Advisor: Chad Oliver
Amur tiger inhabits the deciduous-conifer mixed forests in northeastern China and Russian Far East. It has encountered a serious shrinking of its range and a population decline during the past century and hence become critically endangered (Matyushkin et al. 1996, Nowell et al. 1996). Three hypotheses are proposed to explain this unfortunate process:
i) deforestation causing the inadequate size of forest areas to maintain Amur tiger's population;
ii) Korean pine species is a critical factor of Amur tiger's habitat. Over cutting this species accounts for Amur tiger's population declining;
iii) the forest is in wrong development stage with unsuitable forest structures to maintain Amur tiger's habitat.
Recent studies reveal that forest structure changes as forests grow and are impacted by disturbance(Oliver and Larson 1996). The different forest structures (i.e. savanna, open, close, understory, and complex structure) maintain different species.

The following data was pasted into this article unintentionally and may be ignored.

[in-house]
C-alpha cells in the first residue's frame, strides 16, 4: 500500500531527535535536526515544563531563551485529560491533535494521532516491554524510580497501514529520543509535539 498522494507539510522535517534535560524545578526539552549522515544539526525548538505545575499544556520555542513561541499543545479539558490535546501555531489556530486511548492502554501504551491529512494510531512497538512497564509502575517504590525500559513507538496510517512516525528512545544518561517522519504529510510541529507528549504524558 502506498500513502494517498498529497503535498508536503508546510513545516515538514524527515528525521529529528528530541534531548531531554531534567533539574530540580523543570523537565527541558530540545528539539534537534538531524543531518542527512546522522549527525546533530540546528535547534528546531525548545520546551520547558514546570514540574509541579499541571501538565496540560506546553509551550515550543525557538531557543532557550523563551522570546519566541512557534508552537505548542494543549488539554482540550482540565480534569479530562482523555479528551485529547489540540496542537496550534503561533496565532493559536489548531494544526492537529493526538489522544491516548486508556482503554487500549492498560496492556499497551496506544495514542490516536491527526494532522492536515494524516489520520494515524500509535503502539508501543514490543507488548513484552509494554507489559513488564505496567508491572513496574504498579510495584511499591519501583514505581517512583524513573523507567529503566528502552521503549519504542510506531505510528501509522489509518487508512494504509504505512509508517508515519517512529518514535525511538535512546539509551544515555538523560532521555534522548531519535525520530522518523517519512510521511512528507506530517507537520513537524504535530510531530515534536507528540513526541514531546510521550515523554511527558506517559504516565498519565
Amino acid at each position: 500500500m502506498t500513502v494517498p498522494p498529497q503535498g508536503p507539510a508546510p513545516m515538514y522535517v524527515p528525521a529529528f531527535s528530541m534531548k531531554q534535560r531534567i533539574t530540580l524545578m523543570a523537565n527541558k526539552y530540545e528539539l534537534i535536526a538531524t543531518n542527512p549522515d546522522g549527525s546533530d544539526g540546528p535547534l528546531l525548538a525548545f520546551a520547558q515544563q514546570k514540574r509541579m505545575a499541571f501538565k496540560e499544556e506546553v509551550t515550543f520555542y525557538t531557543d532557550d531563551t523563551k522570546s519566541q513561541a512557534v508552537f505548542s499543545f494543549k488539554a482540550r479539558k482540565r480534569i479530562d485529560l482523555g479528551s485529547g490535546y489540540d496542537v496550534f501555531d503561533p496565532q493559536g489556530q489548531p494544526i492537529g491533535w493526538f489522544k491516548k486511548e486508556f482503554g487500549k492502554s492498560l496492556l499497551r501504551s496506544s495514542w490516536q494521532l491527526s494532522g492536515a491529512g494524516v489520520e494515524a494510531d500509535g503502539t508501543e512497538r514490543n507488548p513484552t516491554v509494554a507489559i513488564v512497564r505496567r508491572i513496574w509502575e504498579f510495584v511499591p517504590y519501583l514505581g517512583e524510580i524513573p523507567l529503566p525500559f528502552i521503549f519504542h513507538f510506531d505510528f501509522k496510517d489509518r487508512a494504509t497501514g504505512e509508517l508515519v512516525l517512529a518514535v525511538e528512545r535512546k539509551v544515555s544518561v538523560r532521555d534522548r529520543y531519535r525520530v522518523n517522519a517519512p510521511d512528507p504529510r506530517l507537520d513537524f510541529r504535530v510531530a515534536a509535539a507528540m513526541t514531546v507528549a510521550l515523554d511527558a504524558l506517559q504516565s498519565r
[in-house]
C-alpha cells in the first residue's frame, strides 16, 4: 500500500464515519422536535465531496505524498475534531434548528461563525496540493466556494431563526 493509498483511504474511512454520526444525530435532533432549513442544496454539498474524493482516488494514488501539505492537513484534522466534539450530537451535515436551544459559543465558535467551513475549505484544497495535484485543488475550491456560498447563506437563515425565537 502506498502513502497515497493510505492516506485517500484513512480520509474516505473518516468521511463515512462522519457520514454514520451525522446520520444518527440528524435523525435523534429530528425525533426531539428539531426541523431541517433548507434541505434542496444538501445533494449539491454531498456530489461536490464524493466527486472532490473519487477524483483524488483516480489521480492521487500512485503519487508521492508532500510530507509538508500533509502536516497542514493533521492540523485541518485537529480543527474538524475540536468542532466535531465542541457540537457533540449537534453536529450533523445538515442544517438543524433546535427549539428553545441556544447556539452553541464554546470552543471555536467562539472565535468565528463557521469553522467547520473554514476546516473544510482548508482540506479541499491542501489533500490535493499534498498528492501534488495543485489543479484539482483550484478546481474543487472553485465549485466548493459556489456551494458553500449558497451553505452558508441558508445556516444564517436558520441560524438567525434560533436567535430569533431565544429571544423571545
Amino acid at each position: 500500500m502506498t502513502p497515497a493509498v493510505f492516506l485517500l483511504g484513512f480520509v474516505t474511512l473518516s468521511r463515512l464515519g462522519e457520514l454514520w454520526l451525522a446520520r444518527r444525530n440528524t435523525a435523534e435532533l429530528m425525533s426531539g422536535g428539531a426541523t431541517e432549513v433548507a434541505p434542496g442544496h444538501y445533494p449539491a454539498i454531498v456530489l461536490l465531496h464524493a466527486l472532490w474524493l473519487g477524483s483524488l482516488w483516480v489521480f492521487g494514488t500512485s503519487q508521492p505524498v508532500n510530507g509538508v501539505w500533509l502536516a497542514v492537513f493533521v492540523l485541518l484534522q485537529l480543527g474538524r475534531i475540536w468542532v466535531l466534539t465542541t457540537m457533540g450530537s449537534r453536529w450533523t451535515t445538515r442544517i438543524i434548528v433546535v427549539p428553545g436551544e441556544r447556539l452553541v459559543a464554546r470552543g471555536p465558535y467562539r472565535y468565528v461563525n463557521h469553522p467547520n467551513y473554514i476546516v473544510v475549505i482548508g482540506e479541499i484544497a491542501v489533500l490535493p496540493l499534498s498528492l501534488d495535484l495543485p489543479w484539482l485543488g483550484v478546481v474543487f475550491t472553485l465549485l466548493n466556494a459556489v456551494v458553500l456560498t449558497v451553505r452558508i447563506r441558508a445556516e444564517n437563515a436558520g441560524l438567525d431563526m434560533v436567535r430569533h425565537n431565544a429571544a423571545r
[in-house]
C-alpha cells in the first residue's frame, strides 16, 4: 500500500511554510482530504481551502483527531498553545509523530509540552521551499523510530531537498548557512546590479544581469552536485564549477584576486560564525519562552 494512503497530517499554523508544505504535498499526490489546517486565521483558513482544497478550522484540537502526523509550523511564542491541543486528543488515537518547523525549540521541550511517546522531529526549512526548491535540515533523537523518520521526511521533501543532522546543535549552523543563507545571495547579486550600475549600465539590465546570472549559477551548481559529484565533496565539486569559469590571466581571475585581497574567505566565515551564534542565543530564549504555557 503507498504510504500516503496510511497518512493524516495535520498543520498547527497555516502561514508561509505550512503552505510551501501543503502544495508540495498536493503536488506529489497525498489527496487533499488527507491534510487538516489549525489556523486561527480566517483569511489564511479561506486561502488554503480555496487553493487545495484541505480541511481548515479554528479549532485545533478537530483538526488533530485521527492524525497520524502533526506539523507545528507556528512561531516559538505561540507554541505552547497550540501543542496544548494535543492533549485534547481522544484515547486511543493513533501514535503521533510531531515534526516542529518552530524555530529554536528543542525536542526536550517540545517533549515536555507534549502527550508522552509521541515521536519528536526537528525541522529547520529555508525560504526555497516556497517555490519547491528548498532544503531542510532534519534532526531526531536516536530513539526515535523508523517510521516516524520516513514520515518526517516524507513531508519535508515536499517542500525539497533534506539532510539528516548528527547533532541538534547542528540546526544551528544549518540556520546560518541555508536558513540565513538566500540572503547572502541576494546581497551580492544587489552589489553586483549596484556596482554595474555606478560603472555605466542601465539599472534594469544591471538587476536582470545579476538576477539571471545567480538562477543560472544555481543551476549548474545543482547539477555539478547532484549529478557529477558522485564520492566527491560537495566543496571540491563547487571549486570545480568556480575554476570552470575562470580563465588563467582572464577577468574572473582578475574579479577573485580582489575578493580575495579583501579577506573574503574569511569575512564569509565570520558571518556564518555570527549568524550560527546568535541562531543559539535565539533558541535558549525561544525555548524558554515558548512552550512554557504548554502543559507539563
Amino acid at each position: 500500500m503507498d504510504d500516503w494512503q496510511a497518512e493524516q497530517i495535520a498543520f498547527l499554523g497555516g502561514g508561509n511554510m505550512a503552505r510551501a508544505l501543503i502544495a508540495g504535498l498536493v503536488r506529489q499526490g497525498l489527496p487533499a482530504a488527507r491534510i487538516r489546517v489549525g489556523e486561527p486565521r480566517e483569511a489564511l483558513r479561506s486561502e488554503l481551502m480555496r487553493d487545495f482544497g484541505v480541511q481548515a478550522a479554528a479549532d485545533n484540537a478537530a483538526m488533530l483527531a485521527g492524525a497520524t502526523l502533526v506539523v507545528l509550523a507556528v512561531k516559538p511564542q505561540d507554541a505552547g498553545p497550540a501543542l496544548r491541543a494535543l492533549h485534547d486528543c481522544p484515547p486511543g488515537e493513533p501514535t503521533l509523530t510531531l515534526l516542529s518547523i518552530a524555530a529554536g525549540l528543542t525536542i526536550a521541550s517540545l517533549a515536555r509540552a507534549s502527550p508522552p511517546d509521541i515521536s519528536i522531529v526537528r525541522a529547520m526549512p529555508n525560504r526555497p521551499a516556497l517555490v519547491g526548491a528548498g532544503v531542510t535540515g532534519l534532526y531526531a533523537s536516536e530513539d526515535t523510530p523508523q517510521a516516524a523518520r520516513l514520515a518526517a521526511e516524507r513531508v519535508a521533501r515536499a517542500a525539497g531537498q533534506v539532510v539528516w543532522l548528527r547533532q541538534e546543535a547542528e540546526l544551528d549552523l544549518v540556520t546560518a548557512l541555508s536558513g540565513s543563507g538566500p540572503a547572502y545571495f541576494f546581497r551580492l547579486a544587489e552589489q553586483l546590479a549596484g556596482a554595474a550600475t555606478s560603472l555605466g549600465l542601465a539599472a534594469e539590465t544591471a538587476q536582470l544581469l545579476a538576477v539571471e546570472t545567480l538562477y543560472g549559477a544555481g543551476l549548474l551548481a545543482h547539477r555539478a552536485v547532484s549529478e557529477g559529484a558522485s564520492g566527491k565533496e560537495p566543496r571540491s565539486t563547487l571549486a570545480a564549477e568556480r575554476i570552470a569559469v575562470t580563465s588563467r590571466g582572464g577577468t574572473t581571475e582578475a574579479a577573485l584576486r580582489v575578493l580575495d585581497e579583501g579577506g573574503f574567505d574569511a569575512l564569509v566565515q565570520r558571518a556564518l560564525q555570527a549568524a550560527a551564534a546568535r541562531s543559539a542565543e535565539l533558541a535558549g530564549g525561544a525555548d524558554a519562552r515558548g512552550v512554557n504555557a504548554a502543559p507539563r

In this study, I propose to reconsider the causes of the declingin Amur tiger population and to examine the current habitat suitability for Amur tigers from a dynamic forest perspective. Specifically, the objectives of this study are to:
i) determine if the lack of forest ahbitat is an important limiting factor in the abundance of the Amur tiger
ii) determine if the current forest structure is suitable for Amur tiger
iii) evaluate how the tiger habitat will fluctuate over time and suggest a sustainable forest management straegy in Northeast China.